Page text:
ANDY MURRAY: Well, for me it's something I want to try and achieve, but if you -- I mean, if you want to judge someone's whole career based purely on slams, I would have had a terrible career. But I don't really feel like I have. So, you know, there have been other things I've done well, and I've still got hopefully three or four more years where I'm playing the tennis in my peak. I need to stay healthy and, you know, improve. Because if I don't, then it's gonna be difficult to win one. But if I do, then I'm getting a little bit closer each year. This year was the best year for me in the slams. Yeah, there is a few things I need to get better at to do it.
Q. Are you at all frustrated by the last few days of having to play those three days in a row and what it meant for you in terms of chances of winning a slam?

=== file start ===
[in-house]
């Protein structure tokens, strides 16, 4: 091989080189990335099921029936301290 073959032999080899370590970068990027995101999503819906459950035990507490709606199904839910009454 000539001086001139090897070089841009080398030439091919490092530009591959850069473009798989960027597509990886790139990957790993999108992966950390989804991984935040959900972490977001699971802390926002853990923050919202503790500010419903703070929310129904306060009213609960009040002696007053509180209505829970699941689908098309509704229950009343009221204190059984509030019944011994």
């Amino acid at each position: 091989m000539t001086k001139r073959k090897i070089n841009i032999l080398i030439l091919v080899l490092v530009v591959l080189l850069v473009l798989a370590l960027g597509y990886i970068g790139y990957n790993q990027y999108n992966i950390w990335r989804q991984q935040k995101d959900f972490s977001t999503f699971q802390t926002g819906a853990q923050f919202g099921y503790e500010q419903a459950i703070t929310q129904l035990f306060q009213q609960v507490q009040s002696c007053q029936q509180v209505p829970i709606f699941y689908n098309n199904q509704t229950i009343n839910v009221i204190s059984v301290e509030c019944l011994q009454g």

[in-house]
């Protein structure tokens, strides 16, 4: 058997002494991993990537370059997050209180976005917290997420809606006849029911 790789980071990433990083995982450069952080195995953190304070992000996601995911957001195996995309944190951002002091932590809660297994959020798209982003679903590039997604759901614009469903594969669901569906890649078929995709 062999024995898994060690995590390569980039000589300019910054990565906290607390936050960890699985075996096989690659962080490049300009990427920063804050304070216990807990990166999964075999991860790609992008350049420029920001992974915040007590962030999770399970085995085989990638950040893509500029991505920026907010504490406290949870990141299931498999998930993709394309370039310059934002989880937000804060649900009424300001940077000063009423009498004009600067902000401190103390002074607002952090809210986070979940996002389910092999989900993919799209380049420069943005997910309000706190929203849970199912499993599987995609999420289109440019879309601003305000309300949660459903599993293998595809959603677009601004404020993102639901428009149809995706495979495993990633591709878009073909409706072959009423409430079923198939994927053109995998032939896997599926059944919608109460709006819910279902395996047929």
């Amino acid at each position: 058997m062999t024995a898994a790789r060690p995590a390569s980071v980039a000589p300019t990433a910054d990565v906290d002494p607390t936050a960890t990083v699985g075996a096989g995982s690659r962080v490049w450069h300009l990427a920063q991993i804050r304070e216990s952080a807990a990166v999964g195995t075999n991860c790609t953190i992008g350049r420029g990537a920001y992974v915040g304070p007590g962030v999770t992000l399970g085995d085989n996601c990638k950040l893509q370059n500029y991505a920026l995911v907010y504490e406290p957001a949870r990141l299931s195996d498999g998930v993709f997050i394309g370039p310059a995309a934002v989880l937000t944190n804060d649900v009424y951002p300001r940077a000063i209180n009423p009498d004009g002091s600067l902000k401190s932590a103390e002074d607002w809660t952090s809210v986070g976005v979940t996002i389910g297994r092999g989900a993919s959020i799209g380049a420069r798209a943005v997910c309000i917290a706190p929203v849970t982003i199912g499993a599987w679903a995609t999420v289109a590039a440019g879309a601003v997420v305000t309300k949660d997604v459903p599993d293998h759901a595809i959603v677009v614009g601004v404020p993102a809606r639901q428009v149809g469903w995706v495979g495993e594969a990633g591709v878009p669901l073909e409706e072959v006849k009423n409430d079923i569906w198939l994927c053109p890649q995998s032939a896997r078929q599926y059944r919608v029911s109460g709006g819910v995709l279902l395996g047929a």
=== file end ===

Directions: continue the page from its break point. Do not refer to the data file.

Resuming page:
ANDY MURRAY: It wasn't ideal. Everyone like in my half of the draw would say it wasn't ideal. But you just gotta deal with it, because that was the situation we were in. We knew it was gonna be like that for a quite a few days, and just tried to get through it and deal with it the best way we could. But it was never going to be easy.
Q. Do you feel like you will be fit to play Davis Cup?
ANDY MURRAY: Yeah. Yeah.
Q. Is there something about Novak's game you think that matches up well against Rafa as compared with anybody else?